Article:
HAP also commented regarding the IV therapy curriculum requirements and IRRC echoed these comments. HAP recommended including the number of hours and instructor qualifications. However, the Board generally does not specify hours and instructor qualifications for each type of course offered by LPN programs and declines to do so for IV therapy courses. Instead, §§ 21.191—21.194 (relating to administrative and instructional personnel) set out general faculty requirements and §§ 21.201—21.204 (relating to curriculum) set out curriculum requirements. The Board revised the curriculum requirements in the final-form rulemaking to make them general and therefore in line with the rest of the curriculum requirements. These requirements were added to § 21.203 where the curriculum requirements for LPN programs are located. The Board also amended the final-form rulemaking to include the requirement that stand-alone IV therapy courses apply for approval from the Board and added § 21.145b(b) detailing what shall be submitted for approval. While not promulgating instructor qualifications, the Board clarified that the instructors shall have knowledge and skill in the course content taught. This has been a requirement informally in effect as long as the Board has approved stand-alone IV therapy courses. The Board does not want to micromanage approved LPN education programs by telling them how many hours each area of the curriculum must encompass; therefore, the Board did not include that requirement in the final-form rulemaking. HAP also recommended a lab practicum in the curriculum requirements. For the reasons previously mentioned, the Board declines to add the requirement for a lab practicum to the final-form rulemaking.
HAP and IRRC next asked whether the Board will approve LPN IV therapy courses or whether the Board will depend on other established groups to review and approve the courses. The Board will approve the stand-alone courses as previously described. The onus is on the LPN to ensure that he has the required knowledge, skill and ability to perform IV therapy. If the LPN decides that further education is needed, it is also incumbent upon the LPN to ensure that the IV therapy course is approved. The Board already approves practical nursing programs through the process in §§ 21.161—21.166 (relating to approval of practical nursing programs). Therefore, the curriculum content would be approved as part of that process for IV therapy courses that are part of a practical nursing program.
HAP also asked whether LPNs currently performing IV therapy would be required to complete an entire course in IV therapy or only selected portions of the curriculum. Section 21.145(g) says that ''[a]n LPN who has met the education and training requirements of § 21.145b may perform the following IV therapy functions.'' Section 21.145b refers to § 21.203 for the education and training requirements. An LPN currently performing IV therapy would not necessarily be required to complete a course if he has education in the topics in § 21.203. HAP also asked that the Board enact some continued competency requirements regarding IV therapy. This is not something the Board believes is necessary as the Board does not require continued competency for other specific aspects of practice for currently licensed LPNs and to date the General Assembly has not required continuing education for LPNs.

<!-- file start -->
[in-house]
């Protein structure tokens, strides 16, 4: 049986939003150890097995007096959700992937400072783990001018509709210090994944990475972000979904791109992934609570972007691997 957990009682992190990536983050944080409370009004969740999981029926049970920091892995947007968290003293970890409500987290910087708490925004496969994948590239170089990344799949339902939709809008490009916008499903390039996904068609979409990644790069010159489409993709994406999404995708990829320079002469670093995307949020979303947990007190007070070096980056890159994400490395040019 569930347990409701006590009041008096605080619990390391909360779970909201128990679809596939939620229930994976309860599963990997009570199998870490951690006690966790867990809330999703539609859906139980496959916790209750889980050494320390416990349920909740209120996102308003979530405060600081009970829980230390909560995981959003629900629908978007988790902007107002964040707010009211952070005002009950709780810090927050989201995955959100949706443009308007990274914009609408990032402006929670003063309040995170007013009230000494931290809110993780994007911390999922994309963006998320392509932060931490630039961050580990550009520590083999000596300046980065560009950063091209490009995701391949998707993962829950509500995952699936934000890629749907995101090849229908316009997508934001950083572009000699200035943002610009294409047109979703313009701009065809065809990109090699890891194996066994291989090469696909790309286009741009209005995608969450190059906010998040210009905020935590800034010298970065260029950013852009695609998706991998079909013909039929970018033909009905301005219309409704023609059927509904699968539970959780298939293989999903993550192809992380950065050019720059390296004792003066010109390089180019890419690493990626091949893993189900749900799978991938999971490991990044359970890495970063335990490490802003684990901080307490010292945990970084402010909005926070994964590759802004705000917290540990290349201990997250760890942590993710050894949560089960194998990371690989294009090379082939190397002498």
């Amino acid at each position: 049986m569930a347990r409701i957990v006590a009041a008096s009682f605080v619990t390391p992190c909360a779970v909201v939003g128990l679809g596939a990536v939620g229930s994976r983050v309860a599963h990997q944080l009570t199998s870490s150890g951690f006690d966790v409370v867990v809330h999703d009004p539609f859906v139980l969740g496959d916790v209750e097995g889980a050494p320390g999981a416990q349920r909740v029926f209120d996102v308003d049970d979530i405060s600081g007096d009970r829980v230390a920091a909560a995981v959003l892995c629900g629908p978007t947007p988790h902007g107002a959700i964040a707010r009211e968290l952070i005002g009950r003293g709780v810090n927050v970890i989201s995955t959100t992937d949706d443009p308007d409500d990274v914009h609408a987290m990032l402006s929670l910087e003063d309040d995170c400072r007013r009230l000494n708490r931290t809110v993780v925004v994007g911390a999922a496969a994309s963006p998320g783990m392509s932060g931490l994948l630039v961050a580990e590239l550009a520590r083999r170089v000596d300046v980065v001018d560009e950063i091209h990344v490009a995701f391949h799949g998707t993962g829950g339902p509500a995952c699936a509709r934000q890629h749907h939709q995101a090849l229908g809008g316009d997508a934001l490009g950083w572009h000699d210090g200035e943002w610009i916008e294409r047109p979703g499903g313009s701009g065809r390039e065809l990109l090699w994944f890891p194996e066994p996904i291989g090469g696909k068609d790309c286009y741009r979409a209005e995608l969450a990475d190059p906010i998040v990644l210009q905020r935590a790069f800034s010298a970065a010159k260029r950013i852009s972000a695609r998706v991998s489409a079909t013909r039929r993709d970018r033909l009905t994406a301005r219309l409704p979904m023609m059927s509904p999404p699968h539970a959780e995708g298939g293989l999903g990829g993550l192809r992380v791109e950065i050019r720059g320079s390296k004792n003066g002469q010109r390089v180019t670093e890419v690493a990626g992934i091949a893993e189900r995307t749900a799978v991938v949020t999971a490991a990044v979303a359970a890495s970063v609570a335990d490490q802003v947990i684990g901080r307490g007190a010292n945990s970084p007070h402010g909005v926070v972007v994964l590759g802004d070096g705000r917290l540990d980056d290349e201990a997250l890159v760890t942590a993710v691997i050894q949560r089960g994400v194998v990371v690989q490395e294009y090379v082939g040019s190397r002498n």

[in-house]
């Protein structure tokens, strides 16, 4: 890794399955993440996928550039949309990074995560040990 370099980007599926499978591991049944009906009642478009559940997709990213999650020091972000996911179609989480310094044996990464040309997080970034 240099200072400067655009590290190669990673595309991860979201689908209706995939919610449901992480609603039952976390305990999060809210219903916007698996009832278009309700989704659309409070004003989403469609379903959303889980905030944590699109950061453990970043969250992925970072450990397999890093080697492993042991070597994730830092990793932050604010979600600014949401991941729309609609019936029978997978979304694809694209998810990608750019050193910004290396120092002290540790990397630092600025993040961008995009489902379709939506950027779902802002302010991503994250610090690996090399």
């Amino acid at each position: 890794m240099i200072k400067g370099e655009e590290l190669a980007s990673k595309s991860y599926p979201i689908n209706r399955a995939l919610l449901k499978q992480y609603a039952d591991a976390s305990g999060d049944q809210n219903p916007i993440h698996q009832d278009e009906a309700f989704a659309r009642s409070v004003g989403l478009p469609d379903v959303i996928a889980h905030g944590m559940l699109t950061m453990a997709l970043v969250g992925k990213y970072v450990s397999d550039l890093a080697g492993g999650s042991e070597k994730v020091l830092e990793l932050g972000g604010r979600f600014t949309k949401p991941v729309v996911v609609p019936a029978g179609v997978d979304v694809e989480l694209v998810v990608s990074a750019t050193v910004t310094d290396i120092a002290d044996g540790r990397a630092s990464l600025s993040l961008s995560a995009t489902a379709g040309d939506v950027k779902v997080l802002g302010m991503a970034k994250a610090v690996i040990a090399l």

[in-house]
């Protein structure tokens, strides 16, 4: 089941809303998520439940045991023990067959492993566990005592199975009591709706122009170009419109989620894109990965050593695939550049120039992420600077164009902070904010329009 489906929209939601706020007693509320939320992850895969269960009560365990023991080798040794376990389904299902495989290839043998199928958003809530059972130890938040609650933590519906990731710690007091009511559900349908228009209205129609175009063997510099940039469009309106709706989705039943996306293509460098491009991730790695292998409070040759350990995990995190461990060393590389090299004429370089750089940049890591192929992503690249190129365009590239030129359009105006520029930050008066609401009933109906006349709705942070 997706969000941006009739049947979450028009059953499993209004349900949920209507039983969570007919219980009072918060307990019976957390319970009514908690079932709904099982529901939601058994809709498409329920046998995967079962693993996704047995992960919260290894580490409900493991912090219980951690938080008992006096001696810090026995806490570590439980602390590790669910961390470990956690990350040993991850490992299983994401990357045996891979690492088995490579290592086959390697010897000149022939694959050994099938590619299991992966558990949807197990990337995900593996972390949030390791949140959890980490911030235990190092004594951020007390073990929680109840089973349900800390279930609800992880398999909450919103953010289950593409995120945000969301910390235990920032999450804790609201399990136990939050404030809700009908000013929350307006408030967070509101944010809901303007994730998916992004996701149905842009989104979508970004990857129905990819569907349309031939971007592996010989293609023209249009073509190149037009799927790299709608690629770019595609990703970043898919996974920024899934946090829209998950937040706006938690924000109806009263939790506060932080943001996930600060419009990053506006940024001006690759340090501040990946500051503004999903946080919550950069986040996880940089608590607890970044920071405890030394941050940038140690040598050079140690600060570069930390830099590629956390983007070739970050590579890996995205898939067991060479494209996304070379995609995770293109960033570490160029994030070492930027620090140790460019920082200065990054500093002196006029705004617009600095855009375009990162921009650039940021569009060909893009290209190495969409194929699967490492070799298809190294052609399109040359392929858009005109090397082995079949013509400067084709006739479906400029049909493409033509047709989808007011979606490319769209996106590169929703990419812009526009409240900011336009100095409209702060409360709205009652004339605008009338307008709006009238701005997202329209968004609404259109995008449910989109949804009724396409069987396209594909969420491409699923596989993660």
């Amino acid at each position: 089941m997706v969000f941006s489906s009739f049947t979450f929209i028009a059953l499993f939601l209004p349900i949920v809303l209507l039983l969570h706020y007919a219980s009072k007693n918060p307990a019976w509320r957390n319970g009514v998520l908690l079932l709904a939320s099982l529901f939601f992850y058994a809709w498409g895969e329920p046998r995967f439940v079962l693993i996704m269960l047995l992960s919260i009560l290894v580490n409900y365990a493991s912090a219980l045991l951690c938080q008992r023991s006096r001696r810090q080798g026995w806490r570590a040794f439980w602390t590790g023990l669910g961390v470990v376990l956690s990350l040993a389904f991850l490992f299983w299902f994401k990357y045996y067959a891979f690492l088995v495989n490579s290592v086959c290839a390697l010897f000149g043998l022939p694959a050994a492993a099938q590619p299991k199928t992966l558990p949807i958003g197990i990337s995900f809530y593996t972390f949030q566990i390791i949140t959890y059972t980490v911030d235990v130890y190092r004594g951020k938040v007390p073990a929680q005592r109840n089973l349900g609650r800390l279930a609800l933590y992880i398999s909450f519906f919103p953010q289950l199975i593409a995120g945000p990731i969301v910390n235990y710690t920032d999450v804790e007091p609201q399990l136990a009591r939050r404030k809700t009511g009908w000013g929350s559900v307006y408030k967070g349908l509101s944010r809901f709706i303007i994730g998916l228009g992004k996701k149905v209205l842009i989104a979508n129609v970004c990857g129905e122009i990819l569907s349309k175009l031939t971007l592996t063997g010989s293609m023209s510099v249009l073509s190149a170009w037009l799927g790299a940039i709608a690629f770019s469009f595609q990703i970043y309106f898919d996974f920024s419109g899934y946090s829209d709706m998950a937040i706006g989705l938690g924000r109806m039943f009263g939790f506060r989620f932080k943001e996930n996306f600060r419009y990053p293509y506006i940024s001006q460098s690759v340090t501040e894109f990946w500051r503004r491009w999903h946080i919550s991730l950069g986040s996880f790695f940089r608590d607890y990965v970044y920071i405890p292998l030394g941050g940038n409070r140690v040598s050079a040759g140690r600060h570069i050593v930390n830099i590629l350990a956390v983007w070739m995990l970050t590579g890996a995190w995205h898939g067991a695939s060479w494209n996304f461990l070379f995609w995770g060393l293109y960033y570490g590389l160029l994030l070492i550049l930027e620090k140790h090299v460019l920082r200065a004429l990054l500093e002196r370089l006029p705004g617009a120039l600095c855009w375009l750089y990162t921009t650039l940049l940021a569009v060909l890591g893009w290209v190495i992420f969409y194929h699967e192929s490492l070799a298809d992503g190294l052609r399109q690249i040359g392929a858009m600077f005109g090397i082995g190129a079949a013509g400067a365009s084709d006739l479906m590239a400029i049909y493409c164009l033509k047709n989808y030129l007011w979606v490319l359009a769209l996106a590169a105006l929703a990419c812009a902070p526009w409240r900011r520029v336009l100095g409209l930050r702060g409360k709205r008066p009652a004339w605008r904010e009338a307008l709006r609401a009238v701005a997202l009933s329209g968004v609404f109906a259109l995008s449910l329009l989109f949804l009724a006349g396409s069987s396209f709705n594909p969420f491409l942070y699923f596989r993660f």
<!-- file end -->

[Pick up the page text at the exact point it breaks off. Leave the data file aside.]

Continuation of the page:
The HPLC commented that the final-form rulemaking should consistently use the terms ''registered nurse,'' ''RN'' and ''licensed professional nurse.'' The Board revised the final-form rulemaking to use only the term ''licensed professional nurse.'' The HPLC next requested that the Board review § 21.203(d)(8) for consistency with the deletion of existing language in § 21.145(f). The Board has done so in the final-form rulemaking, including moving the curriculum requirements to § 21.203. The HPLC also asked whether LPN programs should continue to provide ''[t]echnical and clinical aspects of immunization, skin testing, the performance of venipuncture and the administration and withdrawal of intravenous fluid to the extent each function is authorized under this chap-ter.'' The final-form rulemaking does not change this section. The final-form rulemaking only expands on the IV therapy portion of it. For clarity, in the final-form rulemaking the Board moved the curriculum requirements to § 21.203(d)(8) and left the introductory sentence in § 21.203(d)(8) intact.
In addition to comments that echoed some of the concerns of the public commentators previously discussed, IRRC questioned what effect the regulations would have on LPNs currently administering IV therapy that have not met the curriculum requirements of § 21.145b. LPNs who do not currently have the knowledge, skill and ability to perform IV therapy and LPNs who have not completed IV therapy education as specified in the final-form rulemaking will need further education if they wish to continue to provide IV therapy under the final-form rulemaking. IRRC also asked whether the Board considered providing a grandfathering provision to allow LPNs the necessary time to meet the curriculum requirements. The Board does not believe a grandfather clause is in the public interest because LPNs who do not possess the knowledge, skill and ability and who have not been trained should not be performing IV therapy under these regulations. IRRC also recommended that the Board define ''IV therapy.'' The Board included a definition of the term in the final-form rulemaking.
IRRC asked the Board to clarify who will provide the instruction and supervision required under § 21.145(a)(2) to an LPN implementing new or unfamiliar nursing practices or procedures. The instruction could be provided by any number of people working with the LPN, including a licensed professional nurse working with the LPN or the LPN's supervisor. This is the current practice; the Board is merely codifying it. The Board declines to make a change to the final-form rulemaking so as not to be too prescriptive regarding nursing practice.